S.C. Johnson Administrative Complex
When the Johnson Wax Administration Building was completed Life magazine called it the greatest innovation since the skyscraper: “a truer glimpse of the shape of things to come.” Like Wright’s Larkin Administration building of 1903, Wright desired to build an exhilarating work environment, even suggesting that it be moved out of the bleak industrial zone of Racine for which it was planned.
When Herbert Johnson refused to turn his back on his company’s hometown, Wright designed the building without windows, explaining that as “nature was not present” in the environment, his design would “recreate nature” on the interior. The result, Wright promised, would be like working in a pine forest glade, with fresh air and sunlight all of the time. Wright achieved his vision with the help of two important innovations: steel mesh-reinforced concrete and glass tubing. The concrete allowed him to build slender white columns that rose tendril-like from their nine-inch bases to eighteen-foot-wide circular concrete “lily pads” that support the roof. The tubing allowed much of the roof and clerestory to filter perfectly diffuse light between the lily pads, creating a space that, without traditional windows, is the very essence of light. Due to the fact that the available technology could not properly seal the glass tubing, the roof leaked every time it rained. Herbert Johnson took to keeping a bucket on his desk to catch the drops.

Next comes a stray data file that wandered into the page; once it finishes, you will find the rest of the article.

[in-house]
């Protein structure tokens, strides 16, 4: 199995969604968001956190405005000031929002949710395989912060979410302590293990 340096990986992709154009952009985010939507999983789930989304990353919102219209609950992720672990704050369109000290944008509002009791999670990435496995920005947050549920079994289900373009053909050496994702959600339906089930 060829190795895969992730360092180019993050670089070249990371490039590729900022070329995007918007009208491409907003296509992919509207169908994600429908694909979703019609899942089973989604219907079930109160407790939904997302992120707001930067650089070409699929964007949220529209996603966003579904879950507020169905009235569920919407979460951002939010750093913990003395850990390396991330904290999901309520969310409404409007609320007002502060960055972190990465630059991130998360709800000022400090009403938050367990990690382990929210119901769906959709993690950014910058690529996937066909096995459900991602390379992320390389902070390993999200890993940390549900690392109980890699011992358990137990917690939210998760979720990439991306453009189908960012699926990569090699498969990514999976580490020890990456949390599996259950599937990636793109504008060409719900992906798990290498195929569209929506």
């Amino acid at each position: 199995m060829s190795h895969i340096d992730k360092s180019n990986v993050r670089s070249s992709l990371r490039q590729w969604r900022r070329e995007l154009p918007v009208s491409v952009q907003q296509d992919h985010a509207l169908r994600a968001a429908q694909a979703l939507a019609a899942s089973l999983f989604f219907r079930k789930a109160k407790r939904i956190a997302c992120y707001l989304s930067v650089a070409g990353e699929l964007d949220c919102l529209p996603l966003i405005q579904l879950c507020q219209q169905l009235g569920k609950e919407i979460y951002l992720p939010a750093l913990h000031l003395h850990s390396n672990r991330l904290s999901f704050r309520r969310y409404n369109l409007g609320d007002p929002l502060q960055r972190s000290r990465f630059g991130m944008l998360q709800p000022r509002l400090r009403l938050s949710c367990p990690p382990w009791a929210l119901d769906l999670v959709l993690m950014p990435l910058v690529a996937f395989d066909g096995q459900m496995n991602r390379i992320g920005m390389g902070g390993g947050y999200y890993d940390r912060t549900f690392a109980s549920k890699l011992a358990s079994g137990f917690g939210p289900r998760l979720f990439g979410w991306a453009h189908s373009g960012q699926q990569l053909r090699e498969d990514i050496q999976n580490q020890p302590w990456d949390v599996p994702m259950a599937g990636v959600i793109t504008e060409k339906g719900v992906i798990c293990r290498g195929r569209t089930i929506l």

The construction of the Johnson Wax Administration posed significant challenges and costs, originally budgeted at $200,000, kept rising. “First, Frank Lloyd Wright was working for me,” Johnson recounted: “Then we were working together. Finally, I was working for him.” Despite spending some $900,000 to see his headquarters finished, Johnson was so enamored of Wright’s genius that he would go on to employ Wright to design both his personal home and the new headquarters for the company’s research and design division. The resulting fourteen-story research tower is connected to the main building by a covered bridge. Reinforced concrete slabs, cantilevered from the building’s central core, form the alternating square floors and circular balconies. Though the Research Tower is no longer in use because of a change in fire safety codes, an extensive restoration completed in 2013 has enabled the tower to be open for public tours for the first time in its history.